Outsourced / Offshore
: production steps outsourced
to suppliers (offshore if in foreign country)


Mass consumption still in core


Global Division of Labor


In global division of labor, greatest benefits go
to management/R&D/stockholders


Product’s
afterlife
: recycling, components,
environmental damage

Contemporary Global
Manufacturing


Transportation
: cost lowering, wider
dispersion of consumers


Availability of transportation alternatives
(
intermodal connections
)


Container innovations


Regulatory Circumstances
: international trade
organizations (WTO), free trade, anti
-
quotas,
anti
-
protectionism (Neoliberalism, special
economic zones,
etc.
)

Contemporary Global
Manufacturing


Energy
: coal to gas and oil


Dependence on foreign fuel supplies (U.S.,
Europe, Japan); use of tankers and pipelines


U.S. oil production dwarfed by consumption;
pressures for offshore drilling

New Centers of Industry


Deindustrialization in core areas has led to
new industrializing countries
(
NICs
)


East Asia
: Japan, Four Tigers (Korea, Taiwan,
Hong Kong, Singapore


Hong Kong is
break
-
of
-
bulk point
: good
transferred from mode of transport to another

New Centers of Industry


China
: planned from start of revolution


Large labor, low wages, SEZs, force attracts
international companies


Parts of China are deindustrializing (Rust
Belt), manufacturing moving to interior;
world’s largest exporter


Wider World
: BRICS (semi
-
periphery)

Deindusrialization


Led to rise in
quaternary

(finance,
administration, computer services) and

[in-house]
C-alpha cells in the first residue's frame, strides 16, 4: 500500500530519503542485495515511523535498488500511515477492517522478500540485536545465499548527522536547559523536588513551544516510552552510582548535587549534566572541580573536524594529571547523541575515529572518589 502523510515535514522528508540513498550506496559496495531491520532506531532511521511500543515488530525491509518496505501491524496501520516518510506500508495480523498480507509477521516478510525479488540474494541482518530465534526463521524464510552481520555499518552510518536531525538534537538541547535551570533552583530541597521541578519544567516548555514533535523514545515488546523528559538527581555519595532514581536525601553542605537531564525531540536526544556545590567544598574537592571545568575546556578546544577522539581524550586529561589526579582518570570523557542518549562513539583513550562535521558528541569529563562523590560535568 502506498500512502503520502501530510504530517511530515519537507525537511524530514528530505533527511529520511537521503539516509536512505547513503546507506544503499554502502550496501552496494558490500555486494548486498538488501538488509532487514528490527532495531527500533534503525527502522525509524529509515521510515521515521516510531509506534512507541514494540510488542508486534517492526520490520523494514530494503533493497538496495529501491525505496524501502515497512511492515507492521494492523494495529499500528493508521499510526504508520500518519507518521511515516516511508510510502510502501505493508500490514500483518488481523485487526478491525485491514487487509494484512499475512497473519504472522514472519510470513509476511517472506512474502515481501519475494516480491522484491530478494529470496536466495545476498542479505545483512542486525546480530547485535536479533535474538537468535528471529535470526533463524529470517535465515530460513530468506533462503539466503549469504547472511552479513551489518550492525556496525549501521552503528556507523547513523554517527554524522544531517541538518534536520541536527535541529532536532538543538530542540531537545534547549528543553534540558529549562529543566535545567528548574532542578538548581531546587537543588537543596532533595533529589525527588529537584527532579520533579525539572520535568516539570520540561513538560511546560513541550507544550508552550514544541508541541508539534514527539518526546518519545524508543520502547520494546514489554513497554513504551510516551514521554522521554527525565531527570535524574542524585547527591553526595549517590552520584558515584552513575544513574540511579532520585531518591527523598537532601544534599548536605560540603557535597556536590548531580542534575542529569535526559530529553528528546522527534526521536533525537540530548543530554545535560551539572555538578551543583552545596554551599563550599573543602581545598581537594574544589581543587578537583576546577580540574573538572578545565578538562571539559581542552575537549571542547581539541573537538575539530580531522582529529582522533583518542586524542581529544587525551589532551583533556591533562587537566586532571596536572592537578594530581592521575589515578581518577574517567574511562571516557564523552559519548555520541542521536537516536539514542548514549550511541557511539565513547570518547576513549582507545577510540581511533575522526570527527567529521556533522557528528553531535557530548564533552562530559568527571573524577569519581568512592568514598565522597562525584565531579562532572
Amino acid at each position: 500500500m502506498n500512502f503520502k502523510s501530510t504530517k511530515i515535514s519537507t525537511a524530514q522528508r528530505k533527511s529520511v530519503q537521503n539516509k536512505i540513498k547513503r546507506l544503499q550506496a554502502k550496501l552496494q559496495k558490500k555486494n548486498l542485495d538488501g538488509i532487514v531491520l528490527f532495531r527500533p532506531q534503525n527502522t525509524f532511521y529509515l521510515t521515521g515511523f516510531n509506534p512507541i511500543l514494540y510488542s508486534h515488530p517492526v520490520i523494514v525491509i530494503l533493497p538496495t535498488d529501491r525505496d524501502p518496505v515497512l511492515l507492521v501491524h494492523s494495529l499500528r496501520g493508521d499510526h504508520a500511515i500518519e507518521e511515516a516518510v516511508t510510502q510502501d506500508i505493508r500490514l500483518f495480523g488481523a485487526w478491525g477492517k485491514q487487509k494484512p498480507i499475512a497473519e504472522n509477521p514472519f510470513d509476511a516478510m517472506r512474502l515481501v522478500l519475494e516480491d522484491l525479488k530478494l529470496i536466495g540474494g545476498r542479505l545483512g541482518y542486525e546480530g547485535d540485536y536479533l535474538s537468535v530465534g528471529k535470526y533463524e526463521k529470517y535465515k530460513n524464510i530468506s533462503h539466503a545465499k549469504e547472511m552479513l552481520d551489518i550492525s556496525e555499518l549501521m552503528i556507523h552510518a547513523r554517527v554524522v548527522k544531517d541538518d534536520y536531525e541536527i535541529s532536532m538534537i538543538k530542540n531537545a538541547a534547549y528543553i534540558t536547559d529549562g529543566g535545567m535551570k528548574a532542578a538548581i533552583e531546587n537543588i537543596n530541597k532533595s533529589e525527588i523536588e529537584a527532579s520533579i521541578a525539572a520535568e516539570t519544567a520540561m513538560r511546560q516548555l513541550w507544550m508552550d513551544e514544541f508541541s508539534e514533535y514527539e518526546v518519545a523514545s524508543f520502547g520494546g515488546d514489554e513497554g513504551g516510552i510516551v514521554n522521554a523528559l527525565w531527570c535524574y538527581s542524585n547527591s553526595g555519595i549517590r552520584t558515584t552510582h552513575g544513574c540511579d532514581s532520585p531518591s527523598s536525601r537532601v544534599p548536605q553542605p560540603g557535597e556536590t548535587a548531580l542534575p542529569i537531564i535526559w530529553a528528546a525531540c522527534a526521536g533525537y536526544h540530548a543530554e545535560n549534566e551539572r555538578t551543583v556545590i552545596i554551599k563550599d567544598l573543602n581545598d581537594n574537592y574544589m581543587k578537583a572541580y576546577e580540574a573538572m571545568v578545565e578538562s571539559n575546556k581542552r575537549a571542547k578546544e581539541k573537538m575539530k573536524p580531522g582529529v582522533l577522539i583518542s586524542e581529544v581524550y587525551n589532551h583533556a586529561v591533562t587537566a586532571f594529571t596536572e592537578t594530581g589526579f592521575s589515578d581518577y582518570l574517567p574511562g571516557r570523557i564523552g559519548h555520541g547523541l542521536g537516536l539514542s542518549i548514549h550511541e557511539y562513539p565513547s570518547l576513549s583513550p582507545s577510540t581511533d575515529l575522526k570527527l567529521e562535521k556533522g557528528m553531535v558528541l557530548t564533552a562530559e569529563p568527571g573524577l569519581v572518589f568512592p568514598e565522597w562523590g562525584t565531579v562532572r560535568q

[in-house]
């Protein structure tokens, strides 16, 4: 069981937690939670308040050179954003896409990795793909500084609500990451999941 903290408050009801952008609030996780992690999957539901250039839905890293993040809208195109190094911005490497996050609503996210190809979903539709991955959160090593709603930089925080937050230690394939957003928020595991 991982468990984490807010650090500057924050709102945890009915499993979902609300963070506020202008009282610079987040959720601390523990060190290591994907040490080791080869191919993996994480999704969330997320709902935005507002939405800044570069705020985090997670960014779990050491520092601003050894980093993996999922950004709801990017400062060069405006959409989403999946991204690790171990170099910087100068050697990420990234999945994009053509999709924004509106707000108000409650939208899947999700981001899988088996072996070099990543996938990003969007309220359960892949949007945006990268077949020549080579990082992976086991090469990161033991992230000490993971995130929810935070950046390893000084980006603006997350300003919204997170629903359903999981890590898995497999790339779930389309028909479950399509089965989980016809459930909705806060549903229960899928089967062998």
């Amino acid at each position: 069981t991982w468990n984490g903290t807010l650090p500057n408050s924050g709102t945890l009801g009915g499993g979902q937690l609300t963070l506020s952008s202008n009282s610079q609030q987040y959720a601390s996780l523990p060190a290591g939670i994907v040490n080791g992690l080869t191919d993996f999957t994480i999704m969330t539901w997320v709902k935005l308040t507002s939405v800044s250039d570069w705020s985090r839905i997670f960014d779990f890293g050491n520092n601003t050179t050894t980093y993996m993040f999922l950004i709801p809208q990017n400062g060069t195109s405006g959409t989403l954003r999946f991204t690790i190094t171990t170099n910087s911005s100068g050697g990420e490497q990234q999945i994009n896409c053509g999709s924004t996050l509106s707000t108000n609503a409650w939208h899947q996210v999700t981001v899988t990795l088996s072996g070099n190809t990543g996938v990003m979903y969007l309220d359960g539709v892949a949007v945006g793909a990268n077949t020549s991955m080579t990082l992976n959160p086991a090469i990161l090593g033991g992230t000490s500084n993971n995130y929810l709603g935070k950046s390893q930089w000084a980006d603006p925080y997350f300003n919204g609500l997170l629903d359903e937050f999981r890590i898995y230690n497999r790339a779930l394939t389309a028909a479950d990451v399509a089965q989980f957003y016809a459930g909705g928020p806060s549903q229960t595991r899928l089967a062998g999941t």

quinary

(research, higher education) industries in core
countries


Wealthier countries most successful at
postindustrial economies and still dominate
manufacturing


Rust Belts: Northeast U.S., British Midlands,
parts of Eastern Europe


Sun Belt: southern U.S., California, financial
industries, high
-
tech

New Patterns of Economic Activity


Energy and market accessibility not as important to
service industry


Tertiary services
in transportation and communication
tied to both production and consumption (but don’t
have to be close to either)


Restaurants and retail must be close to consumers


Quaternary services

in can be close to (retail banking)
or far from (technical help centers) costumers


Quinary services

near government, corporations, or
universities

New Patterns of Economic Activity


High
-
Technology Clusters: SEZ with high
-
tech
infrastructure that provides high
-
tech jobs
(Silicon Valley)


Growth pole
: cluster that attracts businesses
and spurs growth in nearby areas


Technopole
: agglomeration of tech
companies


Often near airports


Economic benefits, environmental harm

New Patterns of Economic Activity


Tourism
: transformed communities
(downtowns, ports, theme parks, beaches)


Service industry vulnerabilities:


tourism / natural disasters


jobs lost to mechanization (travel agencies /
Internet)


Globalism and global economics: decisions
made far away affect local areas (housing
crisis)